Income tax

Louisiana lawmakers discuss eliminating income tax

BATON ROUGE (AP) — Louisiana lawmakers are once again discussing a possible path to eliminating state income tax.

Lawmakers acknowledged at Tuesday’s tax drafting committee meeting that proposals to eliminate the income tax would face huge tax hurdles, but others say there is a need to help retain and attract residents, businesses, and corporations to Louisiana. Republican Representative Richard Nelson, who led the conversation, described an overhaul of the state’s tax system as a “mouse trap” – allowing it to compete with states with no income tax, like neighboring Texas, which have experienced faster and greater growth.

“When you look at the state and you look at the trajectory that we’re on, I think the tax structure in Louisiana is one of the fundamental things that’s holding us back,” Nelson said at the House Ways and Means committee meeting. .

Overhauling the state’s complex tax code is likely to face fiscal and political challenges, given that personal income tax is expected to bring in $4.3 billion of the $39 billion annual operating budget. of state dollars.

If income tax is removed, lawmakers will need to consider how the funds would be replaced, whether that means raising sales and property taxes or reducing exemptions. Subcommittees will be tasked with performing an analysis of the state’s tax structure, examining the cost of exemptions and credits and other taxes that may be subject to change.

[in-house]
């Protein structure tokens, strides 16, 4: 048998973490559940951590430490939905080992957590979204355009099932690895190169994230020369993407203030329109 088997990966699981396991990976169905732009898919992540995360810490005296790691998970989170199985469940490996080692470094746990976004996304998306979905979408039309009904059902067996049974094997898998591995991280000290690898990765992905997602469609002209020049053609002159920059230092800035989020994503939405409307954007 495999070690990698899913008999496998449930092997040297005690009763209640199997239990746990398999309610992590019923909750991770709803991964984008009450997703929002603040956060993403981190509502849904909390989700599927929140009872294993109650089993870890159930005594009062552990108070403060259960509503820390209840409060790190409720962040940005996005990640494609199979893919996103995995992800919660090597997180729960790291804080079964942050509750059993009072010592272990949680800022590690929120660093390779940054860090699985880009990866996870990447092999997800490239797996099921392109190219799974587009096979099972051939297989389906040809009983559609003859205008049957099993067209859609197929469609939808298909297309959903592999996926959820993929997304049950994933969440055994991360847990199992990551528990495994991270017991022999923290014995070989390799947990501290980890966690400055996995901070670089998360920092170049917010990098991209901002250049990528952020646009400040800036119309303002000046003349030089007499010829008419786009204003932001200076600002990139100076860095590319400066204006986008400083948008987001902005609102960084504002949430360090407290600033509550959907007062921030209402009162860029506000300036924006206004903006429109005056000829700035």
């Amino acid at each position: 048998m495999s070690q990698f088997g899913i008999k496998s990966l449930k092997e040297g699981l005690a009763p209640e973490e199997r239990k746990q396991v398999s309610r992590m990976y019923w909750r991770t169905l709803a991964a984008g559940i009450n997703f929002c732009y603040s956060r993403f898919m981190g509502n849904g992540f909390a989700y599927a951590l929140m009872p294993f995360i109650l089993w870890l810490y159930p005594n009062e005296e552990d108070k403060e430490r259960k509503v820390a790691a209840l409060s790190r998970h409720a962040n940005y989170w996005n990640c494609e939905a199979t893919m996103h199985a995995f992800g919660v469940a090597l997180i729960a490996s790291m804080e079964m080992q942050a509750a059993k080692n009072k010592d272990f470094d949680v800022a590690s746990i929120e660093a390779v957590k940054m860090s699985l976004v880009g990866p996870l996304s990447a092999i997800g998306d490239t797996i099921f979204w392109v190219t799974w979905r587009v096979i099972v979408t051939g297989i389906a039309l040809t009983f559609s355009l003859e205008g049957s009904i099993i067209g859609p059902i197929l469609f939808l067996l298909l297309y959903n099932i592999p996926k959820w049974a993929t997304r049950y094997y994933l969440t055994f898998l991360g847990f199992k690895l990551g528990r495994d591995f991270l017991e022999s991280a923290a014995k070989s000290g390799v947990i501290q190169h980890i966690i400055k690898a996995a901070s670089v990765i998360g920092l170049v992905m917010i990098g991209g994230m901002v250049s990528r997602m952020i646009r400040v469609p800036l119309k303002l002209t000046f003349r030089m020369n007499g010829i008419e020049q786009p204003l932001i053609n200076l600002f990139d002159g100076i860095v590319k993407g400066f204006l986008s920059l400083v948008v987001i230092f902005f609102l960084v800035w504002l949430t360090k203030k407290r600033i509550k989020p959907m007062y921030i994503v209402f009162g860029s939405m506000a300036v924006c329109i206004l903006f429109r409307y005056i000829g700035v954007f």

Debbie Vivien, chief economist of the Legislative Tax Office, warned that now may not be the time for huge change.

“We’re seeing very high revenue, we know it’s probably going to go down. We’ve got a recovery from the hurricane, we’ve got a lot of federal money coming in. We know it’s going to go down, so we’re just warning you… if you’re tempted to cut, keep in mind that we have a long way to go at this point,” Viviane said.

Eight states – Alaska, Florida, Nevada, South Dakota, Tennessee, Texas, Washington and Wyoming – have no personal income tax.

“Texas, our neighbor to the west, has grown six times faster than us. Florida is pretty much the same,” Nelson said. What do they have in common? They have no income tax. It is one of the main things that attracts people from all over the country.

Last year, Louisiana voters approved a constitutional amendment that lowers the top personal income tax rate from 6% to 4.25% starting next year.

The Louisiana legislature can tackle tax issues in odd years. The ways and means committee is expected to make recommendations on changes to the tax structure to the Legislative Assembly for the 2023 regular session, which begins April 10.